by Structured Settlement Watchdog®
Bethesda's Access Funding has been raked over the coals on page one of the Washington post for alleged predatory behavior targeting Baltimore's lead-poisoned poor blacks with structured settlements, including the late Freddie Gray. The Washington Post's Terrence McCoy's thoughtful in depth expose attempts to shine a bright light on what he calls the little-noticed, effectively unregulated netherworld of structured settlements". (emphasis added).
McCoy asserts that Baltimore has become a prime target. It’s here that one teen — diagnosed with “mild mental retardation,” court records show — sold her payments through 2030 in four deals and is now homeless. He says" it's here that companies blanket certain neighborhoods in advertisements, searching for a potentially lucrative type of inhabitant, whose stories recall the legacy of Freddie Gray".
The Washington Post investigation reviewed thousands of pages of court records, interviewed industry insiders and 8 victims of lead of lead poisoning and concluded that Access Funding's court documents illuminate the mechanics of the settlement purchasing and how little scrutiny it receives.
Maryland’s structured settlement protection act is “substantially weaker” than in most states, according to a cite of Craig Ullman, an attorney with Washington DC's Hogan Lovells who was cited by McCoy. Maryland currently doesn’t require that settlement recipients appear in court, as Illinois’ law does. It also doesn’t make purchasing companies file their petitions in the seller’s county of residence, as in New York, Oregon and other states.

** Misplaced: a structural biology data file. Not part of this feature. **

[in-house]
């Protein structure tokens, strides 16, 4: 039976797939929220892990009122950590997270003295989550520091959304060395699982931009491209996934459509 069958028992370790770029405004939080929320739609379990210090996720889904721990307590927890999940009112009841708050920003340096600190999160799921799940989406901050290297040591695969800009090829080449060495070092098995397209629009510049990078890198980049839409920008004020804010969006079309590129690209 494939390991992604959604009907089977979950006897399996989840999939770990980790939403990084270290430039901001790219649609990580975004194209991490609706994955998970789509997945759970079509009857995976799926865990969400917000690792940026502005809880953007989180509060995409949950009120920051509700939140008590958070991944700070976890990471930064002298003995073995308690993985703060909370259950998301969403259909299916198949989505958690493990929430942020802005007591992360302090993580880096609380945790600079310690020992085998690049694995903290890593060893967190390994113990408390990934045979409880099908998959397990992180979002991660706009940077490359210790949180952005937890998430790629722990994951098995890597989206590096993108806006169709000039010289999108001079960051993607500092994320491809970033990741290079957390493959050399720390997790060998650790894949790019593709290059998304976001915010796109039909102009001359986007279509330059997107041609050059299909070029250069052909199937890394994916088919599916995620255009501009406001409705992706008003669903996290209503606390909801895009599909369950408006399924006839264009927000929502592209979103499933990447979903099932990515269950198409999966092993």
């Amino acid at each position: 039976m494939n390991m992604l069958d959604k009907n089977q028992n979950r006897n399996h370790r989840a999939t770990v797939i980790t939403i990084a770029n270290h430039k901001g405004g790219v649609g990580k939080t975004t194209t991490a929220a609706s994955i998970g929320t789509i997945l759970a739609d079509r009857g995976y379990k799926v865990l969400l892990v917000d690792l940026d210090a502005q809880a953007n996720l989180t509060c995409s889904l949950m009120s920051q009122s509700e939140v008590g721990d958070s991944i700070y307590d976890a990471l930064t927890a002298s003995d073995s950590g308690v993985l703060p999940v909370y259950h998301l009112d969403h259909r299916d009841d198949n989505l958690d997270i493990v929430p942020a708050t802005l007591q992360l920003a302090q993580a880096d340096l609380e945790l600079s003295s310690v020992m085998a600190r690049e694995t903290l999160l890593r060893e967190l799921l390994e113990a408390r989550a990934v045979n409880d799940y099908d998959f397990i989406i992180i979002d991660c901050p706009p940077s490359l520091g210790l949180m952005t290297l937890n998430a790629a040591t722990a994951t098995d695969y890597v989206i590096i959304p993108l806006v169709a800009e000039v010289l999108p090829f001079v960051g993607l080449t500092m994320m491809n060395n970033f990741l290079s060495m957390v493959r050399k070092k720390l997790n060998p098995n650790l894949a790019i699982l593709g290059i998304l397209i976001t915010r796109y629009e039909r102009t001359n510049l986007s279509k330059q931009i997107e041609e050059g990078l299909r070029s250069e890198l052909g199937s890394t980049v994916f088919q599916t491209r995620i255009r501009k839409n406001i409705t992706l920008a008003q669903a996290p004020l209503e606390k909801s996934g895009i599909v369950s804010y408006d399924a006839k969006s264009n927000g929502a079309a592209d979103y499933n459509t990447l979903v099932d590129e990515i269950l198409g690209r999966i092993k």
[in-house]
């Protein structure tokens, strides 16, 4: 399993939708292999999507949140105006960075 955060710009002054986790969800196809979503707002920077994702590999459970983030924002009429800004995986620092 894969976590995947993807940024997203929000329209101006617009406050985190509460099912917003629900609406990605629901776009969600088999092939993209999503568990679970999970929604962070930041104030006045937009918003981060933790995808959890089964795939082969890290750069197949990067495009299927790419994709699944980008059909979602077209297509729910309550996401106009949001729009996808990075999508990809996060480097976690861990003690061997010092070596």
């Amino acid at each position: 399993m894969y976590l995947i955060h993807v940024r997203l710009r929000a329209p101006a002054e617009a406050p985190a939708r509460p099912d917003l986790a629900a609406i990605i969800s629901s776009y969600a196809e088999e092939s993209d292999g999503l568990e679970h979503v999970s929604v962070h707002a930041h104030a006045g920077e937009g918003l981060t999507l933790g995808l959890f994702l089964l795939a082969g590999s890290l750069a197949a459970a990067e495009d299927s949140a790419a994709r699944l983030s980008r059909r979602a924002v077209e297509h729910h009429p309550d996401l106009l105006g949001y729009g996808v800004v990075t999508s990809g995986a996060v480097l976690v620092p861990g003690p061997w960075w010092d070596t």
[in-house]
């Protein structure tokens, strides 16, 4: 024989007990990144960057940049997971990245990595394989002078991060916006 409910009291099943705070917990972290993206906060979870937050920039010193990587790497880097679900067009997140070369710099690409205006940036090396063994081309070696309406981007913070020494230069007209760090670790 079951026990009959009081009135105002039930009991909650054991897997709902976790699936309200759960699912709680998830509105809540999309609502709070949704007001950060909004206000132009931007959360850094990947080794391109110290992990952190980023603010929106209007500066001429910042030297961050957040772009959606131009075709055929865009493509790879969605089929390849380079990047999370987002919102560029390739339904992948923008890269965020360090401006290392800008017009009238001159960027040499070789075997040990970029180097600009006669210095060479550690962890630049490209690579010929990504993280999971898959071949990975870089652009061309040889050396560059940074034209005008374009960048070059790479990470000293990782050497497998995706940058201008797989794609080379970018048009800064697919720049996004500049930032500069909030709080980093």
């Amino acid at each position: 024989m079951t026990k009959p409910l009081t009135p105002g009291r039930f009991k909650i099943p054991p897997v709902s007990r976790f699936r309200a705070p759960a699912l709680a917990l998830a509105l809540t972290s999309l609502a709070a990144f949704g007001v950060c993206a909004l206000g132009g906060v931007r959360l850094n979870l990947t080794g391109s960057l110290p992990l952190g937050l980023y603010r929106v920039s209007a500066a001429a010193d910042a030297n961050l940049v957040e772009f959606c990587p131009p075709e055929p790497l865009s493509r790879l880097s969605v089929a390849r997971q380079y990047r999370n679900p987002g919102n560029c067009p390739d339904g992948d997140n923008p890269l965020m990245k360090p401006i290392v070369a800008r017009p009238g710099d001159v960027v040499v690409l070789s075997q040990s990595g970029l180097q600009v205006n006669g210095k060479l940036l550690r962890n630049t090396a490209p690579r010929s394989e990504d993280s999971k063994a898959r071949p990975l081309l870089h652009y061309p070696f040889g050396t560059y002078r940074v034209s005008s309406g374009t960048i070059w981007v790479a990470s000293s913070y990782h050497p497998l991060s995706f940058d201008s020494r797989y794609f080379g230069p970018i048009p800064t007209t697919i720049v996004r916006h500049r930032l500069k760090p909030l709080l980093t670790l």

If the annuitant does not appear in court, the judge cannot ask questions, important questions. Among the allegations in lawsuits that have been filed in New York and Virginia in the last year against several different settlement purchasers , were that victims were coached by the representatives of the settlement purchaser as to what to say. Do you really think an affidavit was handwritten or dictated by the annuitant and then typed up by the law firm for the buyer? or was it a case of 'sign here, sign here'? Taking those allegations as a possibility, a judge that simply takes affidavit evidence in life impacting financial transactions cannot do a thorough enough job of determining best interest unless the annuitant appears, in my opinion.
According to the Washington Post, an alleged victim of Access Funding said she feels hunted, “like a target or something.” Settlement purchasing companies, she said, pester her with phone calls and letters. Just the other day, Rose said she opened the mailbox and there was a letter from Access Funding, which is based in Chevy Chase MD.
Court scraping is alive and well in Maryland, facilitated by Maryland’s court system which makes it easy to find the right clientele. Its case search puts lead-paint lawsuits into their own category, meaning a few keystrokes can call forth thousands of names. This unique confluence of factors constitutes the “perfect storm of bad stuff", according to a McCoy's cite of Earl Nesbitt, executive director of the National Association of Settlement Purchasers
Terrence McCoy and the Washington Post have shined in using the Post' media platform to bring national attention to the shortcomings of the structured settlement secondary market. His article demonstrates that there needs to be much better regulation of structured settlement buyers and how they solicit customers.
Read How companies make millions off lead-poisoned, poor blacks Washington Post August 25, 2015